Beattock Auxiliary Unit Patrol
This page was last updated at 9:11pm on 11/5/13
Thank you for selecting information on the Beattock Auxiliary Unit Patrol and
their Operational Base located in Scotland. The info and below has been supplied by CART's Fife & Angus CIO,
Research into this patrol and its training is ongoing. The information below is published from
various sources and is by no means conclusive. If information is not listed below
it does not necessarily mean the information is not out there but normally means CART researchers
have not found it yet.
If you have any information on this patrol or can help with research in this area please do
Area Group commander Lt Joe Featherstone Number 4 Area/ Group 3a.
1940 and was 4a Independent Group (Area Group Commander was Capt J.G. Carruthers)
Sgt C. Heron
Cpl T. Little
Pte J. Rennie
Pte J. Hyslop
Pte E. Anderson
Pte J. Souttar
Pte J. Proudfoot
The OB is within a small, established wood with a mixture of deciduous and mature larch trees.
The OB is In a remarkable state of preservation, some earth infill at entrance and exit
Orientation of OB: West –East (west being the entrance-escape tunnel facing east)
Internal dimensions of the main area are approx 2.9m wide x 5.95m long
Small area at the escape tunnel end measures 2.9m wide x 0.70m long with a 0.29m thick wall separating the two
areas (Total length, excluding the entrance/escape tunnels is 6.94m)
Height of the base is approx 2.20m.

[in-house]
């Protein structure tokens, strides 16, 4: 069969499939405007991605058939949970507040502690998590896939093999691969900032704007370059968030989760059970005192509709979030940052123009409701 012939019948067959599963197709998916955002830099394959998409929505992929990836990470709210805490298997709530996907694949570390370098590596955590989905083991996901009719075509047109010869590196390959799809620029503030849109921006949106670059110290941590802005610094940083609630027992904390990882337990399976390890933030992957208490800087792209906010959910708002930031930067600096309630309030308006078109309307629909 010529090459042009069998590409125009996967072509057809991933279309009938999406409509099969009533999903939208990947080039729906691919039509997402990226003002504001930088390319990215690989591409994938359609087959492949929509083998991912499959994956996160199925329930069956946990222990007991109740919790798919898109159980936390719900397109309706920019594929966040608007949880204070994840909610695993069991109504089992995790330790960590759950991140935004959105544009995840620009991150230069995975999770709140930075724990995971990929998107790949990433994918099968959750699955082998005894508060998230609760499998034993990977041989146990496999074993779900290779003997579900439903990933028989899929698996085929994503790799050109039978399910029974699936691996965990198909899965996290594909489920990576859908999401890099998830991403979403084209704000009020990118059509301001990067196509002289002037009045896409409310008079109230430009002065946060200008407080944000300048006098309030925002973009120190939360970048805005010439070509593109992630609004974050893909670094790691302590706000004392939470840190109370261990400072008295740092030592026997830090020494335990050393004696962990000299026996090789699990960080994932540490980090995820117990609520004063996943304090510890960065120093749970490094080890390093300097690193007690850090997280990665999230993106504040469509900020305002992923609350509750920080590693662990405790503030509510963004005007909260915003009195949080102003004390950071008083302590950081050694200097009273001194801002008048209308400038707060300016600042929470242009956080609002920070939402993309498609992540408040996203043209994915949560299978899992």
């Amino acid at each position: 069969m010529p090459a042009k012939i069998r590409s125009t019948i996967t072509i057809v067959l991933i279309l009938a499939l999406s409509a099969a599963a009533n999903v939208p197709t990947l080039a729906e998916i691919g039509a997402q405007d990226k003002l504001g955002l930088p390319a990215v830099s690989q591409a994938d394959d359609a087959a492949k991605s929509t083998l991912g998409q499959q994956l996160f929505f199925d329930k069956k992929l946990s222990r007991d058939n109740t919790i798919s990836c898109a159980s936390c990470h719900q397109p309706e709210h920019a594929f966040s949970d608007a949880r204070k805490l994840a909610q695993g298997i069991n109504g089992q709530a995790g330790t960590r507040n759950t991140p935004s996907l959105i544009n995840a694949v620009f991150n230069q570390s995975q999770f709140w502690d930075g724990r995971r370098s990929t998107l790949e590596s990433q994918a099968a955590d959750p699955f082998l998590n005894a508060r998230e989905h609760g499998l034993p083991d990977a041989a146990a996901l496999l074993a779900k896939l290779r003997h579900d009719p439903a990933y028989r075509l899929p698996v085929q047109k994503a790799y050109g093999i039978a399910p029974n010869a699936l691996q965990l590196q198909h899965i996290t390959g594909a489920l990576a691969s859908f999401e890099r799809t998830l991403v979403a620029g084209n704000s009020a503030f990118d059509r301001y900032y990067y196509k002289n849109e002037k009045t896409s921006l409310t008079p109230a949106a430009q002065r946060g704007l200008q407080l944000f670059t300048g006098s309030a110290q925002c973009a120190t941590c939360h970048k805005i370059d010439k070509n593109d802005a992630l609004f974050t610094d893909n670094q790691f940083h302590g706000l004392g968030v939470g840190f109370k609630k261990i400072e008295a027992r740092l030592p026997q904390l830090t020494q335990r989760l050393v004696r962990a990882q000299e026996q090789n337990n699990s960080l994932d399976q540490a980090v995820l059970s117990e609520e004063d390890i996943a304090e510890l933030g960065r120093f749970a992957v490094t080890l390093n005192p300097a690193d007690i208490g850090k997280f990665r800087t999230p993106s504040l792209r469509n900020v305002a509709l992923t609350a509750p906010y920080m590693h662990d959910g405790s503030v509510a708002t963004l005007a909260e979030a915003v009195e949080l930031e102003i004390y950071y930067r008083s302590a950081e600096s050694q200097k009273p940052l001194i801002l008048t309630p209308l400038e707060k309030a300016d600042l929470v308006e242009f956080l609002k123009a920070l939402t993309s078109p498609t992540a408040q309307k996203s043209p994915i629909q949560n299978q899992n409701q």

Further details to follow from source or my own field trip.
Looking towards escape exit, remnants of bunks and kerosene cans visible.
Entrance with some infill. Interesting to note ‘Blast wall.
West Coast Main line and bridge/A74 /A701 main roads
Training on occasion conducted at Otterburn and Beattock Moor, as well as Criagielands Woods and grounds.
.38 S&W Revolvers (all issued) 4 Sten guns, 3 Thompson SMG. Sykes/Fairbairn fighting knives (all issued) 1
BSA Model 12, later replaced by a Winchester 74. (Both Sten and Winchester issued to patrol c late 41)
Various explosives, including, Nobel 808, time Pencils, Pressure switches.
Although in Beattock the patrol was about 3 miles southwest of the Moffat Patrol, demonstrating the importance
of covering such vital road and rail links. Beattock was itself a railway village. The famous Beattock summit,
which; was the most difficult railway gradient in Britain and featured in the poet W H Auden's commentary for the
classic 1930s documentary film Night Mail.
Allan Alston for locating the OB and for kindly supplying his photos and findings. Major Peter Forbes during
If you can help with any info please contact us.